"I don't think it needs to take that long, it can be done in a shorter period of time.
"Athletes are going to support it. They have seen the example that they are not absolutely destroyed, but in fact protected: but that can only last so long."
Tygart believes the increased commercialisation of cycling played a part in the creation of a win-at-all-costs approach among some of those with a vested interest in the sport.
"This was a sophisticated scheme to defraud, they raised a lot of money, had incredible cash flow, and all based on victories in a sport and an incredible story," Tygart added.
"But I'm also not convinced it was just limited to an Armstrong story, I think American enterprise decided to come over and capitalise financially on the Tour de France in the US.
"And you saw an explosion in the sport, whether it's helmets, bikes, gear, you saw cycling take off in a way that I don't think anyone could ever have projected.
"I'm interested in the people behind Lance Armstrong - that might be outside of sports jurisdiction, team owners, agents, lawyers, who may have participated in this.
"We've had numerous meetings, numerous conversations with him and his people.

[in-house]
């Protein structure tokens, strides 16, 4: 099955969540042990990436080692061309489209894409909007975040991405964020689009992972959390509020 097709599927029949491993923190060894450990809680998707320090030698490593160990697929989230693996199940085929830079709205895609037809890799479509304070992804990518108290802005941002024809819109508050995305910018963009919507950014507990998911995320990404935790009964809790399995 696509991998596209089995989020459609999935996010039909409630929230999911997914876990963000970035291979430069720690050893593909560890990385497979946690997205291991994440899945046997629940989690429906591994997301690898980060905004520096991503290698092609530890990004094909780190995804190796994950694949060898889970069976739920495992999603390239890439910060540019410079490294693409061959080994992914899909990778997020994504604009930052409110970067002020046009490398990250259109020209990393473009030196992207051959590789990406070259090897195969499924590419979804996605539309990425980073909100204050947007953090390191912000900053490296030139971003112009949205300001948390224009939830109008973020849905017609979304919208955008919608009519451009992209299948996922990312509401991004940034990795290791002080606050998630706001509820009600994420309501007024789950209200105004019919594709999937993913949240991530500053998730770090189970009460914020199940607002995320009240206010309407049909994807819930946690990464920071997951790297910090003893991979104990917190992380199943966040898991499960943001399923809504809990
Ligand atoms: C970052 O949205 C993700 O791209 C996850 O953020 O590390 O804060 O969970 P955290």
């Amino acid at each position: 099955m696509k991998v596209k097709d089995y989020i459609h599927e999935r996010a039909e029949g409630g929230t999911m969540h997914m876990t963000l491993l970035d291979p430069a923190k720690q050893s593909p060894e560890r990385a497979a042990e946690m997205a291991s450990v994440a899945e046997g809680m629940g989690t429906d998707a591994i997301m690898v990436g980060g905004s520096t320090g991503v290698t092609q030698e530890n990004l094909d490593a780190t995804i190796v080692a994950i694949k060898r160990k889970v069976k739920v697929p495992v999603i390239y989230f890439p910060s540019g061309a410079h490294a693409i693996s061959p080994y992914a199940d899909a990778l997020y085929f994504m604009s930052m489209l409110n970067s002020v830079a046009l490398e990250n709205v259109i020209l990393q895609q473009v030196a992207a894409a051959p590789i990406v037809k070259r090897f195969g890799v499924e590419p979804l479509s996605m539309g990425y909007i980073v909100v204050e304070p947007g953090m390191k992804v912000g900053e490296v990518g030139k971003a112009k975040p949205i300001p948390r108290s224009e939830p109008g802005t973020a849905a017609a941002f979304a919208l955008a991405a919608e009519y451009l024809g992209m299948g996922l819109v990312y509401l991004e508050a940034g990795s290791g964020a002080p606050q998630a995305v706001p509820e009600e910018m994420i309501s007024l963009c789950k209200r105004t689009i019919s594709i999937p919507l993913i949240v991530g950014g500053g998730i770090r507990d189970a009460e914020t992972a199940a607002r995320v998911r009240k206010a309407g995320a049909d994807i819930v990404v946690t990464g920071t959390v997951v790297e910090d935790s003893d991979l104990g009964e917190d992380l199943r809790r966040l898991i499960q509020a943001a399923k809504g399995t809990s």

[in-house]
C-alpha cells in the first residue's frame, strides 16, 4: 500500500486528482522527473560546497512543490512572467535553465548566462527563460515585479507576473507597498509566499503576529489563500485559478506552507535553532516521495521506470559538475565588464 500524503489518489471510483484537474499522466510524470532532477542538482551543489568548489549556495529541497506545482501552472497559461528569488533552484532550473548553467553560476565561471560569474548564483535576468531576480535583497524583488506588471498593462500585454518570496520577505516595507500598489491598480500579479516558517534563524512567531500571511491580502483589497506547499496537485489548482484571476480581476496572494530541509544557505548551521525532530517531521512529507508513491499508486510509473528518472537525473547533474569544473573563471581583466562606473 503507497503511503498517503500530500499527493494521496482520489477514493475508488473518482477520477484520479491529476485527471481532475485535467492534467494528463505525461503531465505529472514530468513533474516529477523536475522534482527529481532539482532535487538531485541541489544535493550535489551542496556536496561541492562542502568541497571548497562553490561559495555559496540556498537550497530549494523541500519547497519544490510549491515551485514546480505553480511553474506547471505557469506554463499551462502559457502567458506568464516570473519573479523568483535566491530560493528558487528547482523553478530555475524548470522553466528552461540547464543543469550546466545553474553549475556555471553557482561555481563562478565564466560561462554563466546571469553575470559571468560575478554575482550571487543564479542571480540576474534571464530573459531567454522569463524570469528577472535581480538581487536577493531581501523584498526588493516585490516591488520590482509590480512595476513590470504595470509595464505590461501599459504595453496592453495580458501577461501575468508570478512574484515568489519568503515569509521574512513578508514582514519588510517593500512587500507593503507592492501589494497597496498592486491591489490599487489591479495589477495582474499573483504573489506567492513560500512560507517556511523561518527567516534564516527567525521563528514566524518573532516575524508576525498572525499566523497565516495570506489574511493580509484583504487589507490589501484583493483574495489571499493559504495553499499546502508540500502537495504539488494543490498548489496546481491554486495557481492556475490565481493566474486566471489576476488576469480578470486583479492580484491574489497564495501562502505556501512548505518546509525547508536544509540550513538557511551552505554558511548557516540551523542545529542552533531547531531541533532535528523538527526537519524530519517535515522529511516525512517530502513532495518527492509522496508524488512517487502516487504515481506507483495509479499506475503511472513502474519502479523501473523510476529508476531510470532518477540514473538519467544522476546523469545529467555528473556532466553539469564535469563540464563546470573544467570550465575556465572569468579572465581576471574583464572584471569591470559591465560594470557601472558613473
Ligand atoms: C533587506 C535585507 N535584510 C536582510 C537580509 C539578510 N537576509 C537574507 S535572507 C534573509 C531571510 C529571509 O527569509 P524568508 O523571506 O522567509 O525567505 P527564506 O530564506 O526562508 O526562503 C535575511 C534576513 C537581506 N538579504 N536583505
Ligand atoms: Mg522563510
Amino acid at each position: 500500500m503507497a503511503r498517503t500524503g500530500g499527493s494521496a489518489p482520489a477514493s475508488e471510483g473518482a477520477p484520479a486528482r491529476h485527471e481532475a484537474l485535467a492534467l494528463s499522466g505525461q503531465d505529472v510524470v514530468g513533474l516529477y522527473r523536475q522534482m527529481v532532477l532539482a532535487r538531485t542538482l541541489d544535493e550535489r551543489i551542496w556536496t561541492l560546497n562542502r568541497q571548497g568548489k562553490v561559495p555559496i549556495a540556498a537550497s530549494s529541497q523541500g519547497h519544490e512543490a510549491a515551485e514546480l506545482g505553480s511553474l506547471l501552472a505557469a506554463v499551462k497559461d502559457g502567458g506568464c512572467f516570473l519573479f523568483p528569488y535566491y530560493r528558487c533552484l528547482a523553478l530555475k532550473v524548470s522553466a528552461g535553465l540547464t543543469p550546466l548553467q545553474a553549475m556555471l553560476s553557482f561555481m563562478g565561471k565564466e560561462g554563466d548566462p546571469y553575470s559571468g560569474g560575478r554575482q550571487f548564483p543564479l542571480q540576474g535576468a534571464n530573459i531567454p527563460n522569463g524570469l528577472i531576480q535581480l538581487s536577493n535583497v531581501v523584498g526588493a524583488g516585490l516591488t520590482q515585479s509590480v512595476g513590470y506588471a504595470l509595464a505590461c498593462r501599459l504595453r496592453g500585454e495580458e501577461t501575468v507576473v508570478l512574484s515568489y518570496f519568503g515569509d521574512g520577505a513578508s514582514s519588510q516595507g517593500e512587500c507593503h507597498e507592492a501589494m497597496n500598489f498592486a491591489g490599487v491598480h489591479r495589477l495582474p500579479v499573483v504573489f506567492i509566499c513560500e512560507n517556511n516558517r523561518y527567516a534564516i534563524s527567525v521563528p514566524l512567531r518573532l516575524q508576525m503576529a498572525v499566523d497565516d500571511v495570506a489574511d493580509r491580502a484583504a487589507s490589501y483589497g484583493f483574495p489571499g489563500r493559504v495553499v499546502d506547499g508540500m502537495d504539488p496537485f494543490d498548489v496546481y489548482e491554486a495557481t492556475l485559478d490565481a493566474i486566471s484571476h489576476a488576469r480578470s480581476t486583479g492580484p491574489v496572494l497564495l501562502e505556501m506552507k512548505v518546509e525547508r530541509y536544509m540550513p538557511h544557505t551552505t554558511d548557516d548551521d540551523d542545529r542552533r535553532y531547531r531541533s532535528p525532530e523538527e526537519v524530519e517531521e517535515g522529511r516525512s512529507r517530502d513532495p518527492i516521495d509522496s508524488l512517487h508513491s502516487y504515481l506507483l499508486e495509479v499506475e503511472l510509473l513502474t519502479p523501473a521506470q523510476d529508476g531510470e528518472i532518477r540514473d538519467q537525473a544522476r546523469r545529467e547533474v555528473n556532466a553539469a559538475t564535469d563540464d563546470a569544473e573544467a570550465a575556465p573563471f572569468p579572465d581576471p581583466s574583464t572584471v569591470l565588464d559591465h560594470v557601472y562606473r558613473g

"I don't think a lack of co-operation would compromise the CIRC: most of the material and information that he has, it's already been brought out."
Tygart revealed USADA will pass 37 "unredacted names" of cyclists under doping scrutiny to the CIRC, admitting the UCI's new regime cannot afford for the scheme to fail.
"There's a lot of information out there that ultimately would be helpful in cleaning up the system," Tygart said.
"Make no mistake, anyone who has committed violations and have evidence of, we have finalised the case and announced that.
"Certainly where there's evidence of violations we will bring cases.
"I'm hopeful that the UCI's new CIRC process will deal with all of that, and it will all be public and we can finally put a stake in the ground and move forward so that this never happens again.
"We've had discussions with the CIRC about it, so that's the entity that's dealing with those concerns now.
"We want to encourage athletes to come forward, we fully support a process by which athletes are incentivised to come forward and be truthful.
"Once the honeymoon period is over, the new regime can't afford not to do it right, and in fact came into office on a promise to do it right.
"Just because you change the top, the dirty system does not necessarily change.
"When you've doped in the past with success, as a doctor, team owner, coach or director, and you've never been exposed, the likelihood that you'll continue that practice and not get caught is huge.
"We have to incentivise and empower the athletes to come in now, yes it's going to be public, but let's get that information.
"The people in the system are not subject to the testing, they are preying on the athletes.
"As long as those people stay in the system doping without getting caught, the odds of them changing their behaviour are not very high when the spoils of victory are so high."